All my close friends were Army Brats like myself and I made some very good friends. One was Oliver Whitehouse who would use a catapult to kill birds. Or we would go collecting Red Bugs that came out soon after the rain. Then there was my friend Jimmy Orchard, the son of a sergeant major who was the first to befriend me when I arrived here.

My next adventure was to visit the hostelry and take a look at the horses for the Gun Carriage, which also was used for funerals. The man here was a Welshman nicknamed Waxy, his real name was Harold Ward and he came from Swansea, Wales. He would show me the inside of the hostelry where he worked. As an army hostler and his work was using Brasso in polishing brass and keeping the leatherwork of the bridle supple using Dubbin to soften it?

Waxy and I became good friends, and he used to call me the little warrior. I was really having a great time and I was to learn a lot of how thing were run in an army camp.

One day, I saw a snake enter the army bungalow and followed it inside, where I got hold of a pole to poke it, never realizing that it was a very poisonous snake. Till my Mum heard the racket that I was making and came to find out what the problem was? As soon as she the snake, she sent for my father who took out his gun and shot the creature. Since I had never laid eyes on a snake before, I had no idea of the dangers of antagonizing a poisonous snake.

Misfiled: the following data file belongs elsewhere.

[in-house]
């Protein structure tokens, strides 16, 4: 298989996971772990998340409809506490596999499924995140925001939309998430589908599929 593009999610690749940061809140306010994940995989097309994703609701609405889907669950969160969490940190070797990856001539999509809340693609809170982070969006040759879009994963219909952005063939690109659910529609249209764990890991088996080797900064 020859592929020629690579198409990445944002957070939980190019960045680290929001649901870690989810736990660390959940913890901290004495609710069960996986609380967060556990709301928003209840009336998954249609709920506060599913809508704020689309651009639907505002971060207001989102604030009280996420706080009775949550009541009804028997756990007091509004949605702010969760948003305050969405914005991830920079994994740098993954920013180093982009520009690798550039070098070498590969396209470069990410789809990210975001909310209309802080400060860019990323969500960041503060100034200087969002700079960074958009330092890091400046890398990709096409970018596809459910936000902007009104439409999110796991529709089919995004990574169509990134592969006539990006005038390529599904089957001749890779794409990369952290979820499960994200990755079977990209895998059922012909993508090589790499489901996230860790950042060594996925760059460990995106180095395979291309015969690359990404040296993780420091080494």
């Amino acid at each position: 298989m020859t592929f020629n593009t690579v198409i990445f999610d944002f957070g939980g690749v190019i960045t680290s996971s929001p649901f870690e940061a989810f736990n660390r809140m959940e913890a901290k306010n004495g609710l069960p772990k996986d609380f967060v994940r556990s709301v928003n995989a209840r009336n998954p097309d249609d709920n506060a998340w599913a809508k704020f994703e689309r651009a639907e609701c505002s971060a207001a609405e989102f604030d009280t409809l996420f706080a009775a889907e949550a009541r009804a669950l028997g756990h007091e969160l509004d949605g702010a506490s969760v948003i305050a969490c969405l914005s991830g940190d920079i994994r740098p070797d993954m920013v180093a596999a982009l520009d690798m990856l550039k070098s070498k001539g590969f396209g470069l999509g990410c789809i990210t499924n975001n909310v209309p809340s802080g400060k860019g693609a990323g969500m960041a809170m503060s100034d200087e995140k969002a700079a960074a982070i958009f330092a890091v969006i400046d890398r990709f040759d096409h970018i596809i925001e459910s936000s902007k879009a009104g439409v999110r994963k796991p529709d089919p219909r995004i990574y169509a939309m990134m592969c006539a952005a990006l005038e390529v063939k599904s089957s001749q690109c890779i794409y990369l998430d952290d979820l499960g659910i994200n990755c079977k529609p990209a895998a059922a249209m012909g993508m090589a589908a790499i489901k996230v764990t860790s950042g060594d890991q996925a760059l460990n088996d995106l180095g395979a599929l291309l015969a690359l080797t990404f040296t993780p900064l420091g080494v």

A few months it would all come home to me. A sergeant who was visiting a friend at the Army hospital, decided to walk back to the camp. But, he had no idea that there were a lot of snakes that came out to hunt in the evening and he got bitten. Now in those days the snake had to be caught to make antitoxin from its venom to treat the person who was bitten. My father sent out people to look for the snake and kill or capture it for making the anti-venom serum for treating the sergeant with.

My father had just gone out of the hospital one evening to meet an ambulance that was arriving, when he heard a whistling sound. He had no idea what it was and there was waiting with our dog Blanco at the side of the road. Blanco, also hearing the sound walked in the direction from which it came and was attacked by a snake. My father managed to get Blanco home and he was in a very bad state. But my father then got a team of soldiers to search for the snake. They managed to corner it and kill the snake. It turned out to be the very snake that had bitten the sergeant that evening and they were able to save his life. But for poor Blanco there was no such luck, because he died that same evening. My buddy Blanco had unknowingly saved my fathers life that night by fighting that snake, and I had lost my best friend.